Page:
Terminator 3 - Rise of the Machines
Okay, I have to admit I'm
not the ideal fan to review this third installment in the Terminator
franchise. I have only once seen the first movie on video, and I
thought is was pretty good, but nowhere near as good as I'd been told all
these years (particularly the "mind-blowing" surprise ending, anyone who has
ever seen a time travel movie should have seen that one coming a mile away.)
I have never seen Terminator 2. I have no great love of the
world James Cameron created, so I don't find it offensive that he has
nothing to do with this third film. I refuse to refer to the movies
with initials. I'm not a huge fan of big, dumb action pictures.
I would seem to be the completely wrong person to go see Terminator 3 and
Funny thing is, I liked this
movie a lot more than I thought I would. Oh, sure, it'll never win any
Academy Awards and the film was created with the express creed that you
should never blow up five things when you can blow up fifty. It's big,
loud, boisterous and makes no sense if you really think about it. The
series has even lost its ability to craft a popular catch phrase.
"Talk to the hand" was pretty hackneyed back when Fran Drescher was using it
in Beautician & the Beast six years ago. None of this matters,
Terminator 3 is good popcorn fun.
I have come to realize that
the Terminator is the perfect character for Arnold Schwarzenegger. The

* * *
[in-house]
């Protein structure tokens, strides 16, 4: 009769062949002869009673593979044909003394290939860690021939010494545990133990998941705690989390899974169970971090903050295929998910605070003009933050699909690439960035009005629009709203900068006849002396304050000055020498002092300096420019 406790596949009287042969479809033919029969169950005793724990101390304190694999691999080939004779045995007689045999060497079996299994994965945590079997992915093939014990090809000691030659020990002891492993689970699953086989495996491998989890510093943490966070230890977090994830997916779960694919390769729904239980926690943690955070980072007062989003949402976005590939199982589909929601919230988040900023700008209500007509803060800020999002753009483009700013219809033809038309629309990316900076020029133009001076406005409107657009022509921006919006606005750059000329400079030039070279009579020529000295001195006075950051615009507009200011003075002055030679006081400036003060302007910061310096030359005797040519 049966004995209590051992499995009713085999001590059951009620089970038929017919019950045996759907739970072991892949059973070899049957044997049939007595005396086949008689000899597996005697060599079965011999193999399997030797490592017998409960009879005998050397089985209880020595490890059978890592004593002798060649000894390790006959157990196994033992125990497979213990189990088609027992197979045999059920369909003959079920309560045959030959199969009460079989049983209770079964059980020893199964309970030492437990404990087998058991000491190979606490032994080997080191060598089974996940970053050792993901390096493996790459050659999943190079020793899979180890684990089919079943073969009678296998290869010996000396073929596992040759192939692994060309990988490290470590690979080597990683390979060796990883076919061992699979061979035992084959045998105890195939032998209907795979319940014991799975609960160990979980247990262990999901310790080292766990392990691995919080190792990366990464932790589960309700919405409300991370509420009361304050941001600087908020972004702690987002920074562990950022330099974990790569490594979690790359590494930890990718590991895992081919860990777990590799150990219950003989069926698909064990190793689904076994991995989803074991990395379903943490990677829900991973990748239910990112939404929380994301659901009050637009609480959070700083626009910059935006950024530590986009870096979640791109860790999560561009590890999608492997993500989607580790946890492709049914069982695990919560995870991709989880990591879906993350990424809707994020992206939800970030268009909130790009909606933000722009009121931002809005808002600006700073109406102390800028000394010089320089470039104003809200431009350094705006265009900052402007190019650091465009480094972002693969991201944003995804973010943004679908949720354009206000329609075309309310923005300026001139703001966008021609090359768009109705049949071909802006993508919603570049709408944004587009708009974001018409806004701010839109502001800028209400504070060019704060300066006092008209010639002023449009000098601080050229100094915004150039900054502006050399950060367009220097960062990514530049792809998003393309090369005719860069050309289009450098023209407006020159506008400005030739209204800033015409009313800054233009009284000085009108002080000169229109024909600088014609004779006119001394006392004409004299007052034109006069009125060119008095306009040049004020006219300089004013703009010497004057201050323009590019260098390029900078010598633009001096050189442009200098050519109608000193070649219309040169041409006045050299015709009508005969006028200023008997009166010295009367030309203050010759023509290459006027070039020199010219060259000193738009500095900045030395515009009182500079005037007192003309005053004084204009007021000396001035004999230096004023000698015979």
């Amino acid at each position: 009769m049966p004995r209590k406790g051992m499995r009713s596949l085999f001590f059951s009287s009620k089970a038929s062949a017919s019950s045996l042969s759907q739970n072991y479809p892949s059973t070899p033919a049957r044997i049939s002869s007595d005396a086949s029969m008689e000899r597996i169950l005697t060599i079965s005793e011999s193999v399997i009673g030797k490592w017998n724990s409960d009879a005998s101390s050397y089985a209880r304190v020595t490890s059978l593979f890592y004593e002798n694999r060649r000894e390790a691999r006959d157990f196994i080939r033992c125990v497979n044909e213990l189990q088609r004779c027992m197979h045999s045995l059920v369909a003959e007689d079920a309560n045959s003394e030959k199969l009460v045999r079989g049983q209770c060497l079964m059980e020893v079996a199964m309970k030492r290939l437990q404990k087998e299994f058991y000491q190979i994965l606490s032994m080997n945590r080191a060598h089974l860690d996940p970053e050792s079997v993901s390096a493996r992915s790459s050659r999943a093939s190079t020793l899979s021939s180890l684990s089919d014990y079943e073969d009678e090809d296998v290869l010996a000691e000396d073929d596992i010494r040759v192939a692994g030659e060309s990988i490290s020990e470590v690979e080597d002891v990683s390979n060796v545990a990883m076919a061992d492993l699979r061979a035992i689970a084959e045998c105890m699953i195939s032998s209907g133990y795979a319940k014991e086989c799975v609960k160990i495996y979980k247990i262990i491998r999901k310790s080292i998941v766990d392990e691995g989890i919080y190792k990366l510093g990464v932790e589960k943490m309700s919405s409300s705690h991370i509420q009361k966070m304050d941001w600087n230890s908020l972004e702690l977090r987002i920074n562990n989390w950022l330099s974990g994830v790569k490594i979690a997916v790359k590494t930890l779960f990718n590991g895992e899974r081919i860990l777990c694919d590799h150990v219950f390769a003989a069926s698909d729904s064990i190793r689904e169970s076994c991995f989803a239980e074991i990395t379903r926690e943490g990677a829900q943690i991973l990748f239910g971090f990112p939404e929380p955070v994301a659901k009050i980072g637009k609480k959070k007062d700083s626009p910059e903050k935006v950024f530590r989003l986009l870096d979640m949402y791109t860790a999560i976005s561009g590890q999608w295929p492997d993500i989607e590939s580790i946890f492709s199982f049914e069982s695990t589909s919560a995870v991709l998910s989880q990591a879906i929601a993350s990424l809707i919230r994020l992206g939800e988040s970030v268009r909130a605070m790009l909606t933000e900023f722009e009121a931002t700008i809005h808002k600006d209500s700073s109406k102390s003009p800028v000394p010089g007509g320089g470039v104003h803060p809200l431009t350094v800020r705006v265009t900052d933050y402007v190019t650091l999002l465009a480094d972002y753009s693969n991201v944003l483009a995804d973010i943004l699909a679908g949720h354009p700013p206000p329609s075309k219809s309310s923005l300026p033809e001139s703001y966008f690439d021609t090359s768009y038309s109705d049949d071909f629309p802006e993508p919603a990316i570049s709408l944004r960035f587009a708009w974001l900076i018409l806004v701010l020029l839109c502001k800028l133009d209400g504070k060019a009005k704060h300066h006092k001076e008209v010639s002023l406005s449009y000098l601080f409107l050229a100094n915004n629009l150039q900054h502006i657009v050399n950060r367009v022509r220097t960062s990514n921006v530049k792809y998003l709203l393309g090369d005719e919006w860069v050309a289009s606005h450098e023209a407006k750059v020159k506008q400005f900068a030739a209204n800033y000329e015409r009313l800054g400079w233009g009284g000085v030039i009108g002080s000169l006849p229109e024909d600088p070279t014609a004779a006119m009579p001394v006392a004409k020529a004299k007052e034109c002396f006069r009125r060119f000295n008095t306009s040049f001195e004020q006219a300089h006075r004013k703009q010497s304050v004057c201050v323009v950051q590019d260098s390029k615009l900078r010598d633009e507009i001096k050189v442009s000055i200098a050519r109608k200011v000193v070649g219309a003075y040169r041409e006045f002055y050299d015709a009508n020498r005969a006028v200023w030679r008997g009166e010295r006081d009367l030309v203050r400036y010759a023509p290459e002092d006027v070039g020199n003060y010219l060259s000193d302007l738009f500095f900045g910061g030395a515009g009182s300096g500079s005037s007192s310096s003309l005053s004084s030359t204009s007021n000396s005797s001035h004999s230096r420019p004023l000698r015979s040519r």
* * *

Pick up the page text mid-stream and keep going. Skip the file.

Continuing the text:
robot doesn't speak much English, he doesn't understand much going on around
him, he has no sense of humor, nor does he show much of any emotion at all.
All he has to do is look strong and fight. Perfect. This may
sound like a bit of a slam, and I guess in a way it is, but I really mean it
as a compliment. They tell writers to write what you know, well that
goes with actors, too. No one will ever believe Arnold Schwarzenegger
as the Pope or a doctor or an evil partner at a law firm, but this role
suits him so well and he has so much fun with it that it is infectious.
The new actors are fine in
pretty throwaway roles. Claire Danes plays a professional victim who will go
on to lead the revolution. Nick Stahl plays John Connor (the character
played by Edward Furlong in the second installment) and he has the haunted
rootless looks and feel of a man who is expected to be greater than he
thinks is within him. Kristanna Loken is beautiful and kind of funny
as a female cyborg, though she doesn't seem to have the sly pleasure with
the character that Arnold is having.
The story gets a little
needlessly complicated, but everytime the story starts to flag a series of
car crashes or submachine gun fire or robot attacks goose things back into
high gear. The film ends with a very blatant set up for the next
installment in the series. At least, for the first time in this almost
twenty-year-old franchise, I'm looking forward to the sequel... just so long
as it isn't called Terminator 4: Rise of the Recall Governors.
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Posted: August 15, 2003.